"Ultimately the US will perceive relations with Russia as a multi-layer cake. In some layers, cooperation is possible, but only containment and confrontation are possible in most others. "Any progress on the issue of arms control won’t remove other issues. The layers of the pie are largely orthogonal. The prolongation of New START treaty didn’t prevent the imposition of new sanctions. Such a paradigm will continue in the long term.
"For Russia, the US will be a long-term adversary for two reasons. The first is an explicit or latent threat of the use of force, considering the military power of the US and its allies. The second is an ideological pressure on Moscow and the attendant threat of “hacking” its political system. To a certain extent, the fears and perceptions of the two sides are similar. The US also fears Russian power, and I’m not even going to mention the established topic of “[Russian] interference.” Impartially speaking the American potential is much greater than that of Russia. "For our country the cost of any mistake is higher, which requires a more sophisticated and cleverer domestic and international policy.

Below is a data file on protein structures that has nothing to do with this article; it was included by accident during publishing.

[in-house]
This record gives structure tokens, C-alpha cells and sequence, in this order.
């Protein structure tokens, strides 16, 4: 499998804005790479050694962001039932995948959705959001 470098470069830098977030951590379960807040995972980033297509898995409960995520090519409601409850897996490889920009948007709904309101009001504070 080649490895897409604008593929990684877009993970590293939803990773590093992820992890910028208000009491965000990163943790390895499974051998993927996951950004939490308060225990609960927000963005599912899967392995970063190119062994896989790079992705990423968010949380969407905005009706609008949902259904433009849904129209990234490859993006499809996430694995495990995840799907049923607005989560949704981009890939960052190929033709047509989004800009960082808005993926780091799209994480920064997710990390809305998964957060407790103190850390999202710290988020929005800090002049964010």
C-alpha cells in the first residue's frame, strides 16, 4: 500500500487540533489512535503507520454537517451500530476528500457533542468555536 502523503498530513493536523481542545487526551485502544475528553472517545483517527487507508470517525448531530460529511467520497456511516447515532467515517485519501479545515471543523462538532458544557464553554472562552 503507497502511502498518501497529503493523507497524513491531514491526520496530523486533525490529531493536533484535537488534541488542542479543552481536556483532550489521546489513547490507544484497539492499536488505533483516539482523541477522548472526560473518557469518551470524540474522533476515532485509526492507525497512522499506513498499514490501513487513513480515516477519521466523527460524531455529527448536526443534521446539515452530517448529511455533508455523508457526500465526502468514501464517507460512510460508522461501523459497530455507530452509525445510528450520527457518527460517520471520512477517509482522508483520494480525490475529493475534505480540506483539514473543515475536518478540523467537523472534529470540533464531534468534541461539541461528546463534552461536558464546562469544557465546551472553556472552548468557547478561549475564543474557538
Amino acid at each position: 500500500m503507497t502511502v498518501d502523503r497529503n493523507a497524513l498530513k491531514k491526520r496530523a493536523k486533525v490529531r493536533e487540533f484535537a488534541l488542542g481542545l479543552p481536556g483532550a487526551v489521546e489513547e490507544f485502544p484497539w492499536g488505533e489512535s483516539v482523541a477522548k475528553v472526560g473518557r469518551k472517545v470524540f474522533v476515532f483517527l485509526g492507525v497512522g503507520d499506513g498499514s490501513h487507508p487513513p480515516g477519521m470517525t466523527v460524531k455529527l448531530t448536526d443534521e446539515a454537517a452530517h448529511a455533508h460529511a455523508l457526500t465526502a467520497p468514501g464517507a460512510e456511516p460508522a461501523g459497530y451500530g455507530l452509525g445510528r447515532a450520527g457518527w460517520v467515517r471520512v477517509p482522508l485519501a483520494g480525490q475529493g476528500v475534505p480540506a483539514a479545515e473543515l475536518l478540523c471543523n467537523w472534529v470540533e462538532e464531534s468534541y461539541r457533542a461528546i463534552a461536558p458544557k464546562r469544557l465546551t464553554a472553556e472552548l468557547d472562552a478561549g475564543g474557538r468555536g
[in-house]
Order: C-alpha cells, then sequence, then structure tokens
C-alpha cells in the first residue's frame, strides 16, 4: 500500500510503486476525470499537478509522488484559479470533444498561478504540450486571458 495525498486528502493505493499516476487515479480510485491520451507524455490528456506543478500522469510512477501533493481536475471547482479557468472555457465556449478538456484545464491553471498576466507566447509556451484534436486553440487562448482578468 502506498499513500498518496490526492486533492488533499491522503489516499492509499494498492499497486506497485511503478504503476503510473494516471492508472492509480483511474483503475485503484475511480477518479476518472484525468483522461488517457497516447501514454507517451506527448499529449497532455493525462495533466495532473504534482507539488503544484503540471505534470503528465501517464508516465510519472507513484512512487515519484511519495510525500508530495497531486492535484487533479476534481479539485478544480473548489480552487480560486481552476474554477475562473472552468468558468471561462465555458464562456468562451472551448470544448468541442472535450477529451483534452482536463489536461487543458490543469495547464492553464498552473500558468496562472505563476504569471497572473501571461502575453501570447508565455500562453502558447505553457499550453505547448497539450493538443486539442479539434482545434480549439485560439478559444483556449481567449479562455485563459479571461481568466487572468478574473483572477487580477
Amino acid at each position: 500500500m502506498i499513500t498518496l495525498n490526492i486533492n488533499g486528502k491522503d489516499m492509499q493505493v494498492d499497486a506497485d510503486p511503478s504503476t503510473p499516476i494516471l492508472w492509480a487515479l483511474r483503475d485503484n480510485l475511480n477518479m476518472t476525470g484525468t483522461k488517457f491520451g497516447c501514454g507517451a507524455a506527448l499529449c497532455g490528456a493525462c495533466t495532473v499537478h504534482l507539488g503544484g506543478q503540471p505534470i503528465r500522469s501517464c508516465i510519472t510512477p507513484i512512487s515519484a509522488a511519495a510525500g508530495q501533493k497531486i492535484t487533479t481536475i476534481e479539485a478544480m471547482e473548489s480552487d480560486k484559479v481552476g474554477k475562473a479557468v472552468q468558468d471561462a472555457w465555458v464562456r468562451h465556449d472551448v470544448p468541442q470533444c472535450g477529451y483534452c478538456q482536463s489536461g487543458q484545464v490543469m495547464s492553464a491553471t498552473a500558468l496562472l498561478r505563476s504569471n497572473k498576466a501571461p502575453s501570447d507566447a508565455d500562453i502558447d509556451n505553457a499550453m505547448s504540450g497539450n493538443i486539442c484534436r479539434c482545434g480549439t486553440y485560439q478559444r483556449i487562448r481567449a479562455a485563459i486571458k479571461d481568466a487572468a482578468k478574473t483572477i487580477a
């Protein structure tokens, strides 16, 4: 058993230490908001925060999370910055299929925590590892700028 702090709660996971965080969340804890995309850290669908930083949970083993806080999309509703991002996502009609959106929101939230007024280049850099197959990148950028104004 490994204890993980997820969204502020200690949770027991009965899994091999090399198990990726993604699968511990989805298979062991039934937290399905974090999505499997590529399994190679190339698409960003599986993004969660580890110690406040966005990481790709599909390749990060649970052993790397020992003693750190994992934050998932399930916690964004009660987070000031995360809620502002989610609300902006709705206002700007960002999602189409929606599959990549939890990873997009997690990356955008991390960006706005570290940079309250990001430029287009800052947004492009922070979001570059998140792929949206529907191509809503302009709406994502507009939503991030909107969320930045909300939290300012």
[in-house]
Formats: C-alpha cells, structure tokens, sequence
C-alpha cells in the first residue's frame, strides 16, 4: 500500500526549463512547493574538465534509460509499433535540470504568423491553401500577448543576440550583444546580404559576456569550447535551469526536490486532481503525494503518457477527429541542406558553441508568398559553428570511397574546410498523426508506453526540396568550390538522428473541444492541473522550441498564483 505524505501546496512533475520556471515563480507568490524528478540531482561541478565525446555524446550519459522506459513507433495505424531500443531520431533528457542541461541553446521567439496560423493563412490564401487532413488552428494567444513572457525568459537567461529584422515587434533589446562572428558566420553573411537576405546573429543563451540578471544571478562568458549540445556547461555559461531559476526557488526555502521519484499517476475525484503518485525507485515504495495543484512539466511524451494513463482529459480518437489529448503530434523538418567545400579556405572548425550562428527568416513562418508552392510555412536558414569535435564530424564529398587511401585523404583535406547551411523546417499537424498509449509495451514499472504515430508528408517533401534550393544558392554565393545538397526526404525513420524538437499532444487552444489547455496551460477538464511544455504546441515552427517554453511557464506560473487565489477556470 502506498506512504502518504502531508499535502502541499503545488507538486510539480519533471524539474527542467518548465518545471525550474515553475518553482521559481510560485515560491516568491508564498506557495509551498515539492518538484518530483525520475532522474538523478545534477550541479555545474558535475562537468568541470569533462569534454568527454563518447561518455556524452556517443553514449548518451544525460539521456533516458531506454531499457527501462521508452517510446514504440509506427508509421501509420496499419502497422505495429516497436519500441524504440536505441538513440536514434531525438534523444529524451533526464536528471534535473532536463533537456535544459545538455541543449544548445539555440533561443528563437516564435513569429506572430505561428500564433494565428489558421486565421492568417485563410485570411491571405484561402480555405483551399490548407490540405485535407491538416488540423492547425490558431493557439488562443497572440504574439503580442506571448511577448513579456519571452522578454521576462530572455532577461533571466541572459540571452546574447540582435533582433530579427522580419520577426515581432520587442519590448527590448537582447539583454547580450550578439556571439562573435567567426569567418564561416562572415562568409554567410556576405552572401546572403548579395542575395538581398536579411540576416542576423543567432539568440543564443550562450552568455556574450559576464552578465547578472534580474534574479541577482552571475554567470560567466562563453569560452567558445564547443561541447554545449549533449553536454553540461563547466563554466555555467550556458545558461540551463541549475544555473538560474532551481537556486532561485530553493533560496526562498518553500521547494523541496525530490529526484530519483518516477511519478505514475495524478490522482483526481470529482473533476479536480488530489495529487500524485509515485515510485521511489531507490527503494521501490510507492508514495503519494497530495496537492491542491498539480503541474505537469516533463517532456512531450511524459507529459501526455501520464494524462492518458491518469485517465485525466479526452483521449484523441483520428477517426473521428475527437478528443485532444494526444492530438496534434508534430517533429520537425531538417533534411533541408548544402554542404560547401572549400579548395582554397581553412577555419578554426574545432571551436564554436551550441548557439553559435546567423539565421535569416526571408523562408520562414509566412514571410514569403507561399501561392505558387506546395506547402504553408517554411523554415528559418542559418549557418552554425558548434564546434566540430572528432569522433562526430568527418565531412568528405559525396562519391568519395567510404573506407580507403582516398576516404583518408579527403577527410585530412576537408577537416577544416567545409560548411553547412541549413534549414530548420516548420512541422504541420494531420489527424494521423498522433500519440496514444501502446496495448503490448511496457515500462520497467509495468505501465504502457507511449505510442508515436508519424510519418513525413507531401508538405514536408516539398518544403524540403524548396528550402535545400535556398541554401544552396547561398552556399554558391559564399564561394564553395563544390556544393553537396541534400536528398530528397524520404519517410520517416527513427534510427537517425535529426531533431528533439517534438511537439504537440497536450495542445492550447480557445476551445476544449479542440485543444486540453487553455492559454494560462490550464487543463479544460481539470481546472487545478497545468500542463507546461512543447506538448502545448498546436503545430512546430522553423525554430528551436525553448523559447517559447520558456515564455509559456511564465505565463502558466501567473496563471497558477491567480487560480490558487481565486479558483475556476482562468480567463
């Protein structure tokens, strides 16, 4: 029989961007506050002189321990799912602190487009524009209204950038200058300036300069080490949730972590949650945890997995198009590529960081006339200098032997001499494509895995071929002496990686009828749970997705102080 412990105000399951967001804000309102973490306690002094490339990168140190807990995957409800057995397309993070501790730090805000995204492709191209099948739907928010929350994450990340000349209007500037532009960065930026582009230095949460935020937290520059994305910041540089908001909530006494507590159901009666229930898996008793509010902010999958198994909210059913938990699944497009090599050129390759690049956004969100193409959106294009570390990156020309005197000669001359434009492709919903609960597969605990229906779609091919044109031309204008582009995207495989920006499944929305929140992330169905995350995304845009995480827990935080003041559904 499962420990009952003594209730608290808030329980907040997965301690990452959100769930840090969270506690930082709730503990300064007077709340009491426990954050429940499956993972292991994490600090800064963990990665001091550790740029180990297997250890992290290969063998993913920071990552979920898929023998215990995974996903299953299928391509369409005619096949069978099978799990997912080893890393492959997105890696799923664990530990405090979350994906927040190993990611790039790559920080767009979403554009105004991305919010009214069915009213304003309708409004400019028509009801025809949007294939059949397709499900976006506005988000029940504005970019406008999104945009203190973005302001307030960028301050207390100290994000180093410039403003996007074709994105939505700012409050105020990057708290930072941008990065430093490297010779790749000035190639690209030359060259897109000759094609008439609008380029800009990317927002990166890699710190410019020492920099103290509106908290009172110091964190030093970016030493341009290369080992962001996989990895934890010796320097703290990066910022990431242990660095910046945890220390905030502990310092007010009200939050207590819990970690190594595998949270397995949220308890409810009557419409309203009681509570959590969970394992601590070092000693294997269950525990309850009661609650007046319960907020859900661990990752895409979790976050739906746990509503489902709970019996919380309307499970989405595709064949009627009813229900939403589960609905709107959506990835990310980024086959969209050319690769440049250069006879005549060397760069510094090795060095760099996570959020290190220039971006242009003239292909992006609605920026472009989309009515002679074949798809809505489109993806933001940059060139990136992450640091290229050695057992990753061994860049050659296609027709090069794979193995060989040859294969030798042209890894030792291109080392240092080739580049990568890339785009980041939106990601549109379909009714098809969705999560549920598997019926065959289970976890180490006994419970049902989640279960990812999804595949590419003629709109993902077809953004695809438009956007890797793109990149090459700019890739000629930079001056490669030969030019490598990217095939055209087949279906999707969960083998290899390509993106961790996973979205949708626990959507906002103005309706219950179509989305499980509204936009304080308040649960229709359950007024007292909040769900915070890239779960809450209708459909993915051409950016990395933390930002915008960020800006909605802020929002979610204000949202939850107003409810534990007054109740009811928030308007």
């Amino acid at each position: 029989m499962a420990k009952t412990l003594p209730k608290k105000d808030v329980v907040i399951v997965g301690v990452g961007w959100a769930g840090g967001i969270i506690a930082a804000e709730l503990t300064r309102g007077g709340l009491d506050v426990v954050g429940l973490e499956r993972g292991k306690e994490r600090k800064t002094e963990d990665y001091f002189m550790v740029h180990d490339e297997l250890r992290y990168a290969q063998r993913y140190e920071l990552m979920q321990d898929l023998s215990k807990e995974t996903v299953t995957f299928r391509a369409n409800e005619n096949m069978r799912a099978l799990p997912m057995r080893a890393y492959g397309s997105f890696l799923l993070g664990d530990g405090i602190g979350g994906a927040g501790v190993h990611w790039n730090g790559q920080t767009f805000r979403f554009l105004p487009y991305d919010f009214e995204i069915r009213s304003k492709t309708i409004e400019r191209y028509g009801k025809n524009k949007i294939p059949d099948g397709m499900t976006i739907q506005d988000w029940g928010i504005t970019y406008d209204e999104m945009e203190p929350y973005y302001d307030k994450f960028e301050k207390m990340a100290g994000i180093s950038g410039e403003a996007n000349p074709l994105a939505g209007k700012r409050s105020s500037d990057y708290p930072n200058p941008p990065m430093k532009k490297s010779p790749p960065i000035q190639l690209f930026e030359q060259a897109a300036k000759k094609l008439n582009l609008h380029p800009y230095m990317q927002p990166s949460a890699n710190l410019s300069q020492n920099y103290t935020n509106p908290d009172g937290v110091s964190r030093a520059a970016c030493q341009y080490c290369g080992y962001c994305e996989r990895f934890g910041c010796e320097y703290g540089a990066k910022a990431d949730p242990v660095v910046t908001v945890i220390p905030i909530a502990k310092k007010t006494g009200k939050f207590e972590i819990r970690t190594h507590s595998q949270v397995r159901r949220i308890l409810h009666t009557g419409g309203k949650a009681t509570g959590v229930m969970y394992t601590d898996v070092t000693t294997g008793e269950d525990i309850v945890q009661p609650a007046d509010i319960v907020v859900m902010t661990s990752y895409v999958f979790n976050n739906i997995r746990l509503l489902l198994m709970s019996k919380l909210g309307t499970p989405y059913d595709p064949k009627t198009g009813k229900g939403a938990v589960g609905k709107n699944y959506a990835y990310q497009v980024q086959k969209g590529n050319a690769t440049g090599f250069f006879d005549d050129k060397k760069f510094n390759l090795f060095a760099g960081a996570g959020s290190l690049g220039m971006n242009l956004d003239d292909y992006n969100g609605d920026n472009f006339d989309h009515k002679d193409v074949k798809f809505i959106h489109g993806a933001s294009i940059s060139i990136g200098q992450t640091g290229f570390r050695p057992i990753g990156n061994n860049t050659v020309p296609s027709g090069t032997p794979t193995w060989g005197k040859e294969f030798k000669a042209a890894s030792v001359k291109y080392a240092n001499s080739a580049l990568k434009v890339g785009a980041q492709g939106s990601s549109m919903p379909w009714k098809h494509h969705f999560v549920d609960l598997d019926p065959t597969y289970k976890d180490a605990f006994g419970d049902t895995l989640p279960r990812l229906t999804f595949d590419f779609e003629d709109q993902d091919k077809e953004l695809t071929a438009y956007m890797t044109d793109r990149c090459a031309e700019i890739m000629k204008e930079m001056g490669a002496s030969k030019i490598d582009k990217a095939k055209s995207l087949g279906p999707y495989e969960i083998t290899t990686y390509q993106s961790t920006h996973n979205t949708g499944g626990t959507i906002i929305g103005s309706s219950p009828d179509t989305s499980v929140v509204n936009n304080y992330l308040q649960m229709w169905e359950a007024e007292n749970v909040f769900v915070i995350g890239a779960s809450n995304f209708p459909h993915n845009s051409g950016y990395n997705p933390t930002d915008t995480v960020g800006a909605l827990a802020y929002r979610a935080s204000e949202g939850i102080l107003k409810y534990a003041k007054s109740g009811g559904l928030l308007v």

"The China-relations factor is important for Russia as well. The current level of cooperation with Beijing is a serious achievement of Russian diplomacy. The big question for all sides is how relations between Russia and China will play out further? A bipolar system of strong alliance commitments between Russia and China is one thing, a more flexible multipolar system, with flimsy guarantees, but with greater maneuvering space, – is another.
"The upcoming summit is unlikely to bring any breakthroughs and major achievements in Russia-US relations. However, it may well turn a page in these relations [that has not been] optimal. The confrontation between Moscow and Washington will continue on many fronts. This does not cancel the necessity for reliable 'support levels' in the event of a new collapse."
 Iz.ru, June 4, 2021.